Most sculpture exhibits are collections of different shapes but the shapes of these pieces at the Fort Wayne Museum of Art are identical. The difference is what's inside. The works are by Dutch artist Peter Bremers whose glass sculptures mimic forms found in nature, so natural in fact they seem part of the natural landscape that surrounds them. In Bremers' Fort Wayne exhibit though all the shapes are the same, forcing the viewer instead to focus on the materials they're made from. There is the soft, gleaming surface of this piece of Bianco marble from Italy, looking like white sand on a pristine beach or the surface of a snow bank. And the sterile quality of this one made of brushed aluminum, like surgical instruments at a hospital or the grill of some antique car. This incredible piece is made of onyx from the Grand Canyon with gorgeous layers of color just like you see in the canyon itself or on the surface of another planet. Peter Bremers is primarily a glass artist, though, so the glass pieces are especially dramatic, like this one that looks like the spine of some extinct creature. The white discs of the spine are actually chunks of glass laid side by side in a mold before molten glass is poured on top of them.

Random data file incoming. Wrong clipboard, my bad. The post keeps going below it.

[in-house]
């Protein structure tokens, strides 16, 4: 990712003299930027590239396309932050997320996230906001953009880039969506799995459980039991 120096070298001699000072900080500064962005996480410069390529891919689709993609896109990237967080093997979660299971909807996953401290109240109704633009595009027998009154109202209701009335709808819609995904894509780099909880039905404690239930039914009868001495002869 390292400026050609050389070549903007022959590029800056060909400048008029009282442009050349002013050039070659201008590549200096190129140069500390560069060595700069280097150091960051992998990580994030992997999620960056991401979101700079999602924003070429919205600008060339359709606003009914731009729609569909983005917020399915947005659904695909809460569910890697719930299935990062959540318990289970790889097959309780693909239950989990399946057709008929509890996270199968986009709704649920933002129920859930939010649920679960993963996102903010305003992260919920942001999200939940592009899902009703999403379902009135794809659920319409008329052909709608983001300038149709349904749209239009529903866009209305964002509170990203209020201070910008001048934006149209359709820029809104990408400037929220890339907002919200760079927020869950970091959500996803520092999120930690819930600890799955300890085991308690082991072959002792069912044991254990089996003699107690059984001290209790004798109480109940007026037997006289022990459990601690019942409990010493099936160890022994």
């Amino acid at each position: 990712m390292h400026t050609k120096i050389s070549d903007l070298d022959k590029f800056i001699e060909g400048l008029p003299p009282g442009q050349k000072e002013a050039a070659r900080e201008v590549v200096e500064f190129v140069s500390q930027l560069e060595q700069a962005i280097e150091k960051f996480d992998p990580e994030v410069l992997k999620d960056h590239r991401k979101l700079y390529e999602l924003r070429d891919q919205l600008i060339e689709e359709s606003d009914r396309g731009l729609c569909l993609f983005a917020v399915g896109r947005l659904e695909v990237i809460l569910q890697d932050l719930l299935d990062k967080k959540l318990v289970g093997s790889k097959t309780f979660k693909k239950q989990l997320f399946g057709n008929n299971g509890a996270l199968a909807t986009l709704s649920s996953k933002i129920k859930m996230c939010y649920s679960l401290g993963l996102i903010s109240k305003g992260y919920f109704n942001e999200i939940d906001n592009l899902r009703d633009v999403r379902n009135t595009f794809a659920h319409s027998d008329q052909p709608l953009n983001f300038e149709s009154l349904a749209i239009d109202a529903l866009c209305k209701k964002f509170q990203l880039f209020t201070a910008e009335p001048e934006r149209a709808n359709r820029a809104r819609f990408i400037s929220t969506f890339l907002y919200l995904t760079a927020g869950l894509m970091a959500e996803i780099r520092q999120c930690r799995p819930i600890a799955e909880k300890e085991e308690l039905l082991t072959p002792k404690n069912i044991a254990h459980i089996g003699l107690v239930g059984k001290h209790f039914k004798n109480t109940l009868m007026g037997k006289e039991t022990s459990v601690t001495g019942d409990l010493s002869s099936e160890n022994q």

“When you cut the glass on the edges the heat treats that differently so that the center stays the clear glass and the edges turn that whitish color,” explains museum director Charles Shepard III. “It's all in the chemical reaction to the heat on those edges.”
However it's done these pieces, though all the same shape, have visitors returning two and three times to see them. The explanation, experts say, is obvious.
“I think these are beautiful sculptural shapes in differing materials,” says Shepard. “That's what art used to be, beautiful things. You go through that period of the '60's, '70's, '80's when it had to be challenging, intellectual concepts. I'm not so certain we don't like beautiful things still.”
Marble, metal, molten glass...materials as old as time itself and still very much the shape of things, here in 21 Country. Eric Olson reporting.